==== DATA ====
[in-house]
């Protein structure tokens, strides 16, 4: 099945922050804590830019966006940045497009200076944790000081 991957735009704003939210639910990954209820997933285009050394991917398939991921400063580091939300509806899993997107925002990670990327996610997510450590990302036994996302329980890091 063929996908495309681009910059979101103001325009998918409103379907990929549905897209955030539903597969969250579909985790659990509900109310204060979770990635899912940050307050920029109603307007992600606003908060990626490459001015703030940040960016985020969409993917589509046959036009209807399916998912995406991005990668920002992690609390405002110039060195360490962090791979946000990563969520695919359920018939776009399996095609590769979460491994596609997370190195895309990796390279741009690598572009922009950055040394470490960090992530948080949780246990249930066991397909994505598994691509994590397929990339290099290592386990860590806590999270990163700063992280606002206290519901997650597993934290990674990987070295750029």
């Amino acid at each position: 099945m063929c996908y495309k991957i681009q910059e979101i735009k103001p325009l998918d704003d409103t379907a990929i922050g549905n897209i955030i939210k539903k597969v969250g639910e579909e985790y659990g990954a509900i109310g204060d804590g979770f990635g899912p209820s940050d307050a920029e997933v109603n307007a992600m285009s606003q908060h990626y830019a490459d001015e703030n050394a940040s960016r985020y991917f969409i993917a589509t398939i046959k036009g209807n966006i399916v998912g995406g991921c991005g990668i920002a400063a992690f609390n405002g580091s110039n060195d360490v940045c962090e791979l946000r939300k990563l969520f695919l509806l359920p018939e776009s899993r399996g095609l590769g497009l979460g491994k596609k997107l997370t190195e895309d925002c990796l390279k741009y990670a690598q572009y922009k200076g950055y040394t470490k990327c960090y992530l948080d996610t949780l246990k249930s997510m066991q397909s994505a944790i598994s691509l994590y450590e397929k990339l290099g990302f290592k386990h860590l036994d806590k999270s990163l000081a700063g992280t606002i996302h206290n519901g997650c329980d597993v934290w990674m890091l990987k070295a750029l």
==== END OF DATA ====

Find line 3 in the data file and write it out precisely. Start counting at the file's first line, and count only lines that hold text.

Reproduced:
């Amino acid at each position: 099945m063929c996908y495309k991957i681009q910059e979101i735009k103001p325009l998918d704003d409103t379907a990929i922050g549905n897209i955030i939210k539903k597969v969250g639910e579909e985790y659990g990954a509900i109310g204060d804590g979770f990635g899912p209820s940050d307050a920029e997933v109603n307007a992600m285009s606003q908060h990626y830019a490459d001015e703030n050394a940040s960016r985020y991917f969409i993917a589509t398939i046959k036009g209807n966006i399916v998912g995406g991921c991005g990668i920002a400063a992690f609390n405002g580091s110039n060195d360490v940045c962090e791979l946000r939300k990563l969520f695919l509806l359920p018939e776009s899993r399996g095609l590769g497009l979460g491994k596609k997107l997370t190195e895309d925002c990796l390279k741009y990670a690598q572009y922009k200076g950055y040394t470490k990327c960090y992530l948080d996610t949780l246990k249930s997510m066991q397909s994505a944790i598994s691509l994590y450590e397929k990339l290099g990302f290592k386990h860590l036994d806590k999270s990163l000081a700063g992280t606002i996302h206290n519901g997650c329980d597993v934290w990674m890091l990987k070295a750029l």